Declaring an urgent imperative to prepare for the use of electricity as a crucial transportation fuel in the future, the nation’s electric utilities yesterday collectively pledged to move forward aggressively to create the infrastructure to support the full-scale commercialization and deployment of plug-in electric vehicles (PEVs).

“Our industry acutely recognizes that now is the time to redouble our ongoing efforts to lay the groundwork for making plug-in electric transportation in this country a reality, not just a vision,” said Anthony F. Earley, Jr., chairman and CEO of DTE Energy and chairman of the Edison Electric Institute. “We, as an industry, are eager to collaborate with the auto industry and others to bring PEVs to market.”

EEI President Tom Kuhn added, “At a time of mounting concern about climate change, U.S. energy security and unemployment, plug-in electric vehicles will help tame carbon emissions while reducing oil imports and creating jobs. We also are mindful of President Obama’s very ambitious challenge to put one million PEVs on the road by 2015.”

Their comments, which came in conjunction with “The Business of Plugging In”—a conference on the commercialization of PEVs sponsored by DTE Energy, General Motors, and the University of Michigan—launched the industry’s commitment to help accelerate the penetration of PEVs in the United States. In addition to EEI’s Kuhn, Earley was joined by Bill Ford, Executive Chairman of Ford Motor Co. and Michigan Gov. Jennifer Granholm. Ford underscored the automaker’s commitment to PEV production, while Granholm outlined how Michigan would contribute to the goal.

“State governments in the Midwest are committed to collaborating with all partners to ensure we have the infrastructure and electrical capacity needed to support large-scale growth in plug-in electric vehicles,” Granholm said. “The Midwestern Energy Infrastructure Accord, unveiled earlier this month at our Midwestern Governors Association Jobs and Energy Forum in Detroit, calls for expanding electric transmission capacity and adopting smart grid technologies.”

The co-chairs of EEI’s Electric Transportation Task Force, Ted Craver, Chairman and CEO of Rosemead, Calif.-based Edison International, and Bill Johnson, CEO of Raleigh, N.C.-based Progress Energy, led the development of the pledge, which was endorsed by EEI’s Board of Directors in September.

“It’s important that the customer experience with plug-in electric vehicles be a good one,” said Craver. “As the market for plug-in vehicles develops and matures, electric utilities will need to work closely with state and local officials, public and private entities, automakers and other stakeholders to make sure the charging infrastructure is ready.”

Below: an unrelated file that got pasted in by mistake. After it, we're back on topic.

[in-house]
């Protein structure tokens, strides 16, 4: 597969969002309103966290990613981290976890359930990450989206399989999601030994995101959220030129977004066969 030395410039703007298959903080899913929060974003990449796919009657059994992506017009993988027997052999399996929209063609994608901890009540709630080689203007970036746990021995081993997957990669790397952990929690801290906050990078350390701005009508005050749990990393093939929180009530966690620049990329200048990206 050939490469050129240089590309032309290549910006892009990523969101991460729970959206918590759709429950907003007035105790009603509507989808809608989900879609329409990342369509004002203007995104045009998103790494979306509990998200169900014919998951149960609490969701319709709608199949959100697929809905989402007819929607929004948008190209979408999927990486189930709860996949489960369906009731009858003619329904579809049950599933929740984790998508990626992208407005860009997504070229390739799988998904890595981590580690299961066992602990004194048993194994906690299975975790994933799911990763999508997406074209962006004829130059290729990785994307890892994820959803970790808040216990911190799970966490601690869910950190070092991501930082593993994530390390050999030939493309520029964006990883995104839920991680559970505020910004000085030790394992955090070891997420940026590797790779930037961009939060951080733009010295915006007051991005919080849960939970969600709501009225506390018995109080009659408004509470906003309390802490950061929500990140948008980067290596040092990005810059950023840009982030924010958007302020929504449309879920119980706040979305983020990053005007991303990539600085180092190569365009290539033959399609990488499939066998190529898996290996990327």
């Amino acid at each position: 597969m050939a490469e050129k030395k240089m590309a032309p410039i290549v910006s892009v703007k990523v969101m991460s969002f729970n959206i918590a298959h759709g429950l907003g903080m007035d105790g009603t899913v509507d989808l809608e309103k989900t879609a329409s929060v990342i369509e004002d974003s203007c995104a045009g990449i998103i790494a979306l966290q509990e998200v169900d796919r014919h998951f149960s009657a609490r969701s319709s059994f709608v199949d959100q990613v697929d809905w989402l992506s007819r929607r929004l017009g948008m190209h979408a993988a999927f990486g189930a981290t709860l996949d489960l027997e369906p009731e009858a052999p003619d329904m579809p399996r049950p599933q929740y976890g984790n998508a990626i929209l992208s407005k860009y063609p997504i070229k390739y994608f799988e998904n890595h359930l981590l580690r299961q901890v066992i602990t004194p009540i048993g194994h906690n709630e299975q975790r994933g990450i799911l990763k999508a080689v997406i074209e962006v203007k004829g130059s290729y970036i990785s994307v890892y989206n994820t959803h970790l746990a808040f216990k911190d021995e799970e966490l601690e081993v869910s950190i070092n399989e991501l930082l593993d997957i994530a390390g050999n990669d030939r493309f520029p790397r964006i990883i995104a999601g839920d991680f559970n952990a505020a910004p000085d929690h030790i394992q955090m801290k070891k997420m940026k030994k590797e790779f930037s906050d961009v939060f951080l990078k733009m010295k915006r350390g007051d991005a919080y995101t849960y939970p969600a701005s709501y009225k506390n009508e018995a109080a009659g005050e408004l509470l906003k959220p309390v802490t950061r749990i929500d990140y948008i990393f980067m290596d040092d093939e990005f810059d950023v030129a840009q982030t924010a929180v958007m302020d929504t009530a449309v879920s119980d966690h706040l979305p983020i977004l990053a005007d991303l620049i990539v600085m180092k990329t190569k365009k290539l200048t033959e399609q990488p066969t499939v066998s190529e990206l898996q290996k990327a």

Besides testing “smart” charging systems that can provide load management or vehicle- to-grid applications, utilities also have started installing advanced metering infrastructure to support electric drive vehicles, focusing on charging technology, evolving rate design and managing electricity demand. Ultimately, the smart grid will become an invaluable partner in bringing PEV technology to the market, the executives said.

EEI members also committed to develop and implement a customer service process that will be able to handle numerous PEV customer requests ranging from questions about charging stations to rate options and incentive plans.

“We will work to build on our experience with electric vehicles to help remove barriers to early customer adoption,” said Johnson. “Early successes in using this exciting and complex technology will help encourage a transformation in the way we travel. Utilities are proud to work together on this important initiative.”

Equally important, utilities will work closely with federal, state and local policymakers to support purchase and ownership incentives for vehicles and infrastructure alike. “Encouraging widespread adoption of electric transportation is an important piece of our strategy to reduce greenhouse gas emissions,” Craver explained.

The utilities also pledged to continue the electrification of their own fleets as quickly as possible and collaborate with industry suppliers to develop sustainable fleet acquisition and operations plans.

“Our industry is already using neighborhood electric vehicles and will electrify the rest of our fleets as it makes sense,” Johnson said. “We hope to drive the development and deployment of PEVs for medium- and heavy-duty utility applications, which will help us save money through reduced fuel costs and decrease our carbon emissions.”
The utility industry’s PEV pledge focuses on the following electric utility industry components of the commercialization of PEVs:

  • Infrastructure—Utilities will help ensure there are no system impacts from fueling large numbers of plug-in vehicles from the power grid. They also will help develop comprehensive local charging infrastructure plans.
  • Customer Support—Utilities will ensure that PEV customers receive excellent customer care on questions ranging from charging mechanics to rates.
  • Customer and Stakeholder Education—Utilities will collaborate with state and local officials, automakers and other stakeholders to provide comprehensive education outreach to customers on all aspects of PEVs.
  • Vehicle and Infrastructure Incentives—Utilities will work closely with federal, state and local stakeholders to encourage PEV penetration, including purchase incentives, tax rebates, off-peak charging rates and subsidized parking.
  • Utility fleets—Utilities will take significant steps to accelerate the introduction of PEVs into their utility fleet operations.